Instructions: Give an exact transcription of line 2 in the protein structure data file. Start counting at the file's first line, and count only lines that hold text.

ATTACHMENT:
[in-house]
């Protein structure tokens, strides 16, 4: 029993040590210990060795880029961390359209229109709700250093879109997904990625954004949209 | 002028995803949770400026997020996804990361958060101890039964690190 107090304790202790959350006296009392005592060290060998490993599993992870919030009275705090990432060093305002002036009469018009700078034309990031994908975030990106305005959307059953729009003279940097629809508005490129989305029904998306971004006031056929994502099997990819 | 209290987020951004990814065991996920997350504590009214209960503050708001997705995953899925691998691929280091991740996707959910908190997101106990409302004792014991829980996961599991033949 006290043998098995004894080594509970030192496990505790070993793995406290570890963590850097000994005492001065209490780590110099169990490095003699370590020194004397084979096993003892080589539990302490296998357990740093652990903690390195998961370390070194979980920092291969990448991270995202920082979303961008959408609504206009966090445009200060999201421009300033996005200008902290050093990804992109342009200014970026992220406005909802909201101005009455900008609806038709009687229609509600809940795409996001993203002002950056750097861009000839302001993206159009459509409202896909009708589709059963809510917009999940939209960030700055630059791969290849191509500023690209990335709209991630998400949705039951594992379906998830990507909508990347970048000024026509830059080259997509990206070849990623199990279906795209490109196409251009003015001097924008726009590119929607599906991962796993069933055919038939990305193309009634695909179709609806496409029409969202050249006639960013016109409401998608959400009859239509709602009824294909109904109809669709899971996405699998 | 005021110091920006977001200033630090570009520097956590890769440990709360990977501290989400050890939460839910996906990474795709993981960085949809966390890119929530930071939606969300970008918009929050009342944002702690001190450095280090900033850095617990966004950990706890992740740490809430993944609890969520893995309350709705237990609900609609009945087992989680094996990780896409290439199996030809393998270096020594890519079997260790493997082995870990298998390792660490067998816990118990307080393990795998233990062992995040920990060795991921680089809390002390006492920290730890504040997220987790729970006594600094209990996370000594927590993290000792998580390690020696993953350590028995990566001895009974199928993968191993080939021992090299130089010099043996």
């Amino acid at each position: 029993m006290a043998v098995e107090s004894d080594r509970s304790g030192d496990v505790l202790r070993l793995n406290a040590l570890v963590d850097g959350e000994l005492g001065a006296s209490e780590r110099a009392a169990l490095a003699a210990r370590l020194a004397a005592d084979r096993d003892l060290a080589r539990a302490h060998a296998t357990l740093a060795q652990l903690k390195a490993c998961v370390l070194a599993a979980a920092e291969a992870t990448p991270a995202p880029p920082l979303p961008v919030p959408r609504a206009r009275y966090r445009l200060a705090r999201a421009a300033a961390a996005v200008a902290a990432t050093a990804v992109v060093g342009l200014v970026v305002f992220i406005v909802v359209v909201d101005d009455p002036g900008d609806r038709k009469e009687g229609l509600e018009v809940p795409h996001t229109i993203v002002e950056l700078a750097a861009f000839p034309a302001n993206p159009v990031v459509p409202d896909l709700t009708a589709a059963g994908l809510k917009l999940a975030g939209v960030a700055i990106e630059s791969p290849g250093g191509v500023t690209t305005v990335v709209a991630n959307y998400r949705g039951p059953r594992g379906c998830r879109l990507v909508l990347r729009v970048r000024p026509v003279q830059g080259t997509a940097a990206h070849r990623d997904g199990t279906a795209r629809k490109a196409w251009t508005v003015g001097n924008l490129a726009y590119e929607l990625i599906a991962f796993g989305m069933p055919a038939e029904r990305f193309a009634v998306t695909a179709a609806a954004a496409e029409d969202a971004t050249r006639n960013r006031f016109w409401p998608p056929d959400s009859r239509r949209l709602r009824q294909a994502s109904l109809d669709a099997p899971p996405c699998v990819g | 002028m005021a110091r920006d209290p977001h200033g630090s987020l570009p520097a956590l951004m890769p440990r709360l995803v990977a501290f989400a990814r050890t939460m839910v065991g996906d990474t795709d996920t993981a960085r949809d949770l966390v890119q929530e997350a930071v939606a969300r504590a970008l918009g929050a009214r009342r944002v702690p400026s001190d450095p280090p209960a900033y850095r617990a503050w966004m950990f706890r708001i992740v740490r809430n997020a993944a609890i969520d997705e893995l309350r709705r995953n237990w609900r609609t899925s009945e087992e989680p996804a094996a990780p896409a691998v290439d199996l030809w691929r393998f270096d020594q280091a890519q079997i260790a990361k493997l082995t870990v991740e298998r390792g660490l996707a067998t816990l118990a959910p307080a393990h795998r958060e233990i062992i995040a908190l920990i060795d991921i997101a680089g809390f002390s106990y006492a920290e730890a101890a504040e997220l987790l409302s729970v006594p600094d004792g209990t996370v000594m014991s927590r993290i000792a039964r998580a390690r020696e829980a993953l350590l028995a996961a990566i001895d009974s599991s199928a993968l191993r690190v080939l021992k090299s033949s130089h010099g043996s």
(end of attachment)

């Protein structure tokens, strides 16, 4: 029993040590210990060795880029961390359209229109709700250093879109997904990625954004949209 | 002028995803949770400026997020996804990361958060101890039964690190 107090304790202790959350006296009392005592060290060998490993599993992870919030009275705090990432060093305002002036009469018009700078034309990031994908975030990106305005959307059953729009003279940097629809508005490129989305029904998306971004006031056929994502099997990819 | 209290987020951004990814065991996920997350504590009214209960503050708001997705995953899925691998691929280091991740996707959910908190997101106990409302004792014991829980996961599991033949 006290043998098995004894080594509970030192496990505790070993793995406290570890963590850097000994005492001065209490780590110099169990490095003699370590020194004397084979096993003892080589539990302490296998357990740093652990903690390195998961370390070194979980920092291969990448991270995202920082979303961008959408609504206009966090445009200060999201421009300033996005200008902290050093990804992109342009200014970026992220406005909802909201101005009455900008609806038709009687229609509600809940795409996001993203002002950056750097861009000839302001993206159009459509409202896909009708589709059963809510917009999940939209960030700055630059791969290849191509500023690209990335709209991630998400949705039951594992379906998830990507909508990347970048000024026509830059080259997509990206070849990623199990279906795209490109196409251009003015001097924008726009590119929607599906991962796993069933055919038939990305193309009634695909179709609806496409029409969202050249006639960013016109409401998608959400009859239509709602009824294909109904109809669709899971996405699998 | 005021110091920006977001200033630090570009520097956590890769440990709360990977501290989400050890939460839910996906990474795709993981960085949809966390890119929530930071939606969300970008918009929050009342944002702690001190450095280090900033850095617990966004950990706890992740740490809430993944609890969520893995309350709705237990609900609609009945087992989680094996990780896409290439199996030809393998270096020594890519079997260790493997082995870990298998390792660490067998816990118990307080393990795998233990062992995040920990060795991921680089809390002390006492920290730890504040997220987790729970006594600094209990996370000594927590993290000792998580390690020696993953350590028995990566001895009974199928993968191993080939021992090299130089010099043996």